I was thinking about silly claims like “religion is a crutch” or “people are religious because of their culture.” It seems to me that these claims are either uninteresting or false.
If taken as a claim that many religious people are religious because of perceived psychological benefits or cultural bias, it is uninteresting, at least from for the person interested in the veracity of religious claims. In many areas of life the vast majority of people hold the positions they do for non-intellectual reasons. The real question is whether there are good reasons for a position (religious or not), not the psychological factors that lead some people to hold that position. There’s also irony in that such caricatures apply equally to irreligion. We might as well say that irreligion is often due to rebellion or cultural bias. Again, who cares?
If, on the other hand, we take these as claims that there is no evidence for religious positions, and that therefore the only reason to be religious is deluded comfort or social acceptance, then the claim is blatantly false. Philosophical arguments for classical theism and historical evidence for Christianity have been around for ages. With regards to the former, see the Natural Theology section here.
I was thinking about the short argument I gave here and was wondering if it could be turned into a positive argument for theism. I came up with this:
- If God doesn’t exist, then our cognitive faculties arose from non-purposive processes.
- No purposive system can arise from non-purposive processes.
- Therefore, if God doesn’t exist, then our cognitive faculties are non-purposive.
- Rationality is purposive.
- Therefore, if God doesn’t exist we aren’t rational.
- Therefore, atheism is self-defeating.
It seems promising. Although, I suspect I should read JP Moreland, Alvin Plantinga and Victor Reppert to get a better idea of the contemporary debate around this stuff. I think (4) is pretty solid (see the previous post for why), and I’m uncertain any atheist will disagree with (1), lest they open themselves up to Aquinas’ fifth way. So, presumably, (2) is the key premise. But this certainly does seem plausible.
I’ve never really had a nice relationship with the ontological argument from Anselm. When I first heard of it, it seemed strange that existence would be greater than non-existence, so I pushed it aside. About 2 years later, I realised that existence could maybe be bootstrapped from other properties, like power. But by then I had come to realise the distinction between epistemology and ontology, and struggled to believe that this argument wasn’t confusing the two at some point. That’s where I’m at at the moment: existence-in-mind just doesn’t seem comparable to existence-in-reality in the way that’s needed for the argument to work. Maybe I’m wrong, but that’s where I’m at.
Many people talk about Anselm’s ontological argument as the ontological argument. But, like many theistic arguments (and arguments in general, I suppose), to call it the ontological argument is a bit misleading. There are a number of ontological arguments out there, and Anselm’s one is but one of them. Descartes had another ontological argument which Leibniz worked on a bit, and in the 20th century we’ve had modal ontological arguments coming from Norman Malcolm, Charles Hartshorne, and Alvin Plantinga. Another “class” of ontological arguments are the so-called “Gödelian” ontological arguments. Kurt Gödel, the famous mathematician of Gödel’s Incompleteness Theorems, developed his argument using the primitive idea of a “positive property”. The arguments that follow this approach, like Gödel’s before them, are developed as formal axiomatic system with a theorem at the end that says that there is a God-like being who exists. Jordan Sobel showed, in 1987, that Gödel’s axioms also imply that every true proposition is necessarily true. This argument from Sobel is called the “modal collapse argument”, and it shows that Gödel’s argument is unsound. However, since then, there have been a number of Gödelian ontological arguments which have been formulated so as not to fall prey to the modal collapse argument. These have come from Curtis Anderson, Allen Hazen, Robert Koons, and Petr Hajek, to name four. And, then there’s the recent “Modal Perfection Argument” from Robert Maydole.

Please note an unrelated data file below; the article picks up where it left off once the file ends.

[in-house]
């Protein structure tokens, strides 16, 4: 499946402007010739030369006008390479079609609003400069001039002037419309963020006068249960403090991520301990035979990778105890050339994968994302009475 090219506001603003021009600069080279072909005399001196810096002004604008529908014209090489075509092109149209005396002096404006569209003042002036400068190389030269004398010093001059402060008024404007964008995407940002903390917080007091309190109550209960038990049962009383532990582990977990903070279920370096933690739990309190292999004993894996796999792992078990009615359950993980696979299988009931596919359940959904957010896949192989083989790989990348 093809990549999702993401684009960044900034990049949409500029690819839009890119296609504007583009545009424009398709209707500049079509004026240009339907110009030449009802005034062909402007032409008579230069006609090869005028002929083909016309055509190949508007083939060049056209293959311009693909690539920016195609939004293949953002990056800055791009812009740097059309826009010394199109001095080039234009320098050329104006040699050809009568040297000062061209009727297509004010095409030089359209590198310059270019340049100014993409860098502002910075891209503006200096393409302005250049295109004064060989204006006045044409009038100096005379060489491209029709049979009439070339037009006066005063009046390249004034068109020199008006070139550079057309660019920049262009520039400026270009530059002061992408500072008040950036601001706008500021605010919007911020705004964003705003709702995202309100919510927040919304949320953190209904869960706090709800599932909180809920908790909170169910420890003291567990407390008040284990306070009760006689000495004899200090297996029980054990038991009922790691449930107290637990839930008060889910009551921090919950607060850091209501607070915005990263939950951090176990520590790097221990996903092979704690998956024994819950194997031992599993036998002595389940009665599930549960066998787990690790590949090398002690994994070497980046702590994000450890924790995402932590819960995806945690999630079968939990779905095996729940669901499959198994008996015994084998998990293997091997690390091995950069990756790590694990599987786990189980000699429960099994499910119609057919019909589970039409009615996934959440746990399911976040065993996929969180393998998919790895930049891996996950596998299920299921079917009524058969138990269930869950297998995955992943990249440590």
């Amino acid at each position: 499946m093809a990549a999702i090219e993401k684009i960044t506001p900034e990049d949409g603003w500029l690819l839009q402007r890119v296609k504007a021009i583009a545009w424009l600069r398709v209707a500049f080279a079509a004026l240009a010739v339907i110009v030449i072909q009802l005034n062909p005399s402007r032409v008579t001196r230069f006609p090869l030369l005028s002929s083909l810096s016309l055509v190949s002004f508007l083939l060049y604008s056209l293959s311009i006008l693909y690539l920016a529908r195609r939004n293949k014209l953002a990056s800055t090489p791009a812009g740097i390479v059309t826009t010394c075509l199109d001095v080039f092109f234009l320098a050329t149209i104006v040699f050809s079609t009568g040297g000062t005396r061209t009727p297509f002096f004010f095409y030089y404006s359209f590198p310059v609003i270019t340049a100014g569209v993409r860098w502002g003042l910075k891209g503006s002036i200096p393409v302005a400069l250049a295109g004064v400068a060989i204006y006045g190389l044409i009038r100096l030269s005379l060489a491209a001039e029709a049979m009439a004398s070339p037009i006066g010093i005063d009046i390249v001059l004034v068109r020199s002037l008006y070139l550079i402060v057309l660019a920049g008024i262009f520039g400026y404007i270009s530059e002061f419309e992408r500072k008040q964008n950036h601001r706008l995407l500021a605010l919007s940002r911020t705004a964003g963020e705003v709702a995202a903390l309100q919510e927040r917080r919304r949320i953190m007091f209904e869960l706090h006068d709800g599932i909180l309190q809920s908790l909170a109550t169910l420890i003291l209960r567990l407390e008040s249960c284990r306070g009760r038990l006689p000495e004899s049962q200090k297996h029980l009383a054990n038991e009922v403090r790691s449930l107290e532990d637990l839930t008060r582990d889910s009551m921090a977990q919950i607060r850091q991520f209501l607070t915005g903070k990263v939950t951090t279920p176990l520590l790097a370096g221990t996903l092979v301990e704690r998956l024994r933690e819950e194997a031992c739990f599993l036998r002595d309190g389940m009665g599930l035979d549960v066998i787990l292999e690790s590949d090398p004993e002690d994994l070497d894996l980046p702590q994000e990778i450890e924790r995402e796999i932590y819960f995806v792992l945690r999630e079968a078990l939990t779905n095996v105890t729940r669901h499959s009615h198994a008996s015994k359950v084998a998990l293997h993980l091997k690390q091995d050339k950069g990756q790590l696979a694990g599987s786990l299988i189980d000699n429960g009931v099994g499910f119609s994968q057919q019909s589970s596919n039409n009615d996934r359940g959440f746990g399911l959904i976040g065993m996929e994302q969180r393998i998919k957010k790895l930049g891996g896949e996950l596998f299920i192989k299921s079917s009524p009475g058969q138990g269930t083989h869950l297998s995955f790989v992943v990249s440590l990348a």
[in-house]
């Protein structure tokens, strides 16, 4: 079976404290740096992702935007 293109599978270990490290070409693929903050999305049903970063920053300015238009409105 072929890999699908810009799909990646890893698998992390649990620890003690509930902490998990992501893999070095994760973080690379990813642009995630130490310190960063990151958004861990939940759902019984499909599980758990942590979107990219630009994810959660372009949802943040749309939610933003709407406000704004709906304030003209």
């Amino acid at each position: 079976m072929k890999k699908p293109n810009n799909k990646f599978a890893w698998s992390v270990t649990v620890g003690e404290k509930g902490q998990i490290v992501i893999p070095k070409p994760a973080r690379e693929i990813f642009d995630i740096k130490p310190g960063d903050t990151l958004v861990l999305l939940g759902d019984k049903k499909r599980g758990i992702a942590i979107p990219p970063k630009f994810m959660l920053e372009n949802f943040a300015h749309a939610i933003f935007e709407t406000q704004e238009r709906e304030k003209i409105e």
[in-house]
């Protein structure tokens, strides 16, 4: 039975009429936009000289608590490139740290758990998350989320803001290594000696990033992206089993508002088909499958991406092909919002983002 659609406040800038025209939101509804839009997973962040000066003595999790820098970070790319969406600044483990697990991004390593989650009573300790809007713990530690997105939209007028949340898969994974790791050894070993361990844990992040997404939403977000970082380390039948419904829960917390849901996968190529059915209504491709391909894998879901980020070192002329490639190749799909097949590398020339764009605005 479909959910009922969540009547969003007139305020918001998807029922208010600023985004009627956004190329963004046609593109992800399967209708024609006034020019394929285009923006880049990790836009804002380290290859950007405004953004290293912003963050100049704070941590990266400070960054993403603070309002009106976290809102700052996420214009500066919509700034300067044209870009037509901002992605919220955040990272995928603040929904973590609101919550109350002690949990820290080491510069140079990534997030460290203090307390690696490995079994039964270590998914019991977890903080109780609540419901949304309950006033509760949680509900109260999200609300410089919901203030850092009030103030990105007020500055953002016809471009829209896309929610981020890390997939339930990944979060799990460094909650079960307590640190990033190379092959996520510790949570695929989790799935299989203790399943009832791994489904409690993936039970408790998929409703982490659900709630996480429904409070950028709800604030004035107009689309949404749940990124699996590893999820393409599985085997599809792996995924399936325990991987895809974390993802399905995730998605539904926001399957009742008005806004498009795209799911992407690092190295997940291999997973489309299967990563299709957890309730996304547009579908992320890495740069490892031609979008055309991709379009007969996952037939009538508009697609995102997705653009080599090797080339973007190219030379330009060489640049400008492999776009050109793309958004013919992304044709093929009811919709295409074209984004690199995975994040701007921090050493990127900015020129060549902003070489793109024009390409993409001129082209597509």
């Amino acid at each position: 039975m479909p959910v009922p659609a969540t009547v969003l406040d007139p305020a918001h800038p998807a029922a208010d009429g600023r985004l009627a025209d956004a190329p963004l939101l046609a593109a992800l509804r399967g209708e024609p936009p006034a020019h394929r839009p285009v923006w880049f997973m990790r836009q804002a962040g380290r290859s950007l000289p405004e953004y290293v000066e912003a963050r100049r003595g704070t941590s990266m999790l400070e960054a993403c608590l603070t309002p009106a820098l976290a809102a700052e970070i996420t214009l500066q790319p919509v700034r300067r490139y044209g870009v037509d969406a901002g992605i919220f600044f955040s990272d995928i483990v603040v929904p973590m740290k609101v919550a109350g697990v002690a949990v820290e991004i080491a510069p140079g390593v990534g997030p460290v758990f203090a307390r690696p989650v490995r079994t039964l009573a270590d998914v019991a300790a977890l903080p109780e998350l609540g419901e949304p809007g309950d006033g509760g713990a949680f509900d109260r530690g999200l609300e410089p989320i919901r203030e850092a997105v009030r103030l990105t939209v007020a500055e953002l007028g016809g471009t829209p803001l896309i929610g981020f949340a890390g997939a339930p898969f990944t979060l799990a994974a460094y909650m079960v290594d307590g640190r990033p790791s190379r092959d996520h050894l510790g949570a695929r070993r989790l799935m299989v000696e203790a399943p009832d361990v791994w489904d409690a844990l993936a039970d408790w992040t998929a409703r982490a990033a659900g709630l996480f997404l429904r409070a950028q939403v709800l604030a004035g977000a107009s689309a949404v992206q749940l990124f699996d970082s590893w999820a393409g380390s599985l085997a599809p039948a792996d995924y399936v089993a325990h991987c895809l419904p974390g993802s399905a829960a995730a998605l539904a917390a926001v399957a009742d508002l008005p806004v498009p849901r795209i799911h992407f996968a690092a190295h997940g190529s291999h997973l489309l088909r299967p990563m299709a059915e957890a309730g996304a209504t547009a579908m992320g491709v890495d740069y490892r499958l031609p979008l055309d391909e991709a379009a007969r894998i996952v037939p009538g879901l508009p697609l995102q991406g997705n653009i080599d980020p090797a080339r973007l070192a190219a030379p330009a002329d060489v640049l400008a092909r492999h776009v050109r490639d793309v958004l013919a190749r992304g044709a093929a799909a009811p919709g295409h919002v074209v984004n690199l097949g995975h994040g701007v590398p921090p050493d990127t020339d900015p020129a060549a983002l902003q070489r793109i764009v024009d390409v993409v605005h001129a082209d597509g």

Of prime importance to this blog post is yet another Gödelian ontological argument formulated by Alexander Pruss. While I’m not convinced by Anselm’s, Descartes, and many of the other ontological arguments, this one does certainly seem plausible to me. I’ll sketch it briefly in this post.
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I was thinking about the law today, as people do, and I was wondering which of the following two categories serves to ground the other:
- Inherent human rights, value or dignity (we’ll just call this “value”)
- Human duties or law (we’ll just call this “law”)
By “duties” I mean [legal, moral and/or parental] obligations (what we “ought” do) and prohibitions (what we “ought not” do).
For example, consider the following questions and their plausible answers if value grounds law:
- “Why shouldn’t we murder?” “Because human life is inherently valuable”
- “Why should we have freedom of speech?” “Because humans have dignity and therefore deserve to have their opinions heard”
Alternatively, if you thought that duty grounds value then the questions and answers look something like this:
- “Why is human life valuable?” “Because we have laws that preserve it”
- “Why do humans have dignity?” “Because their opinions are protected by law”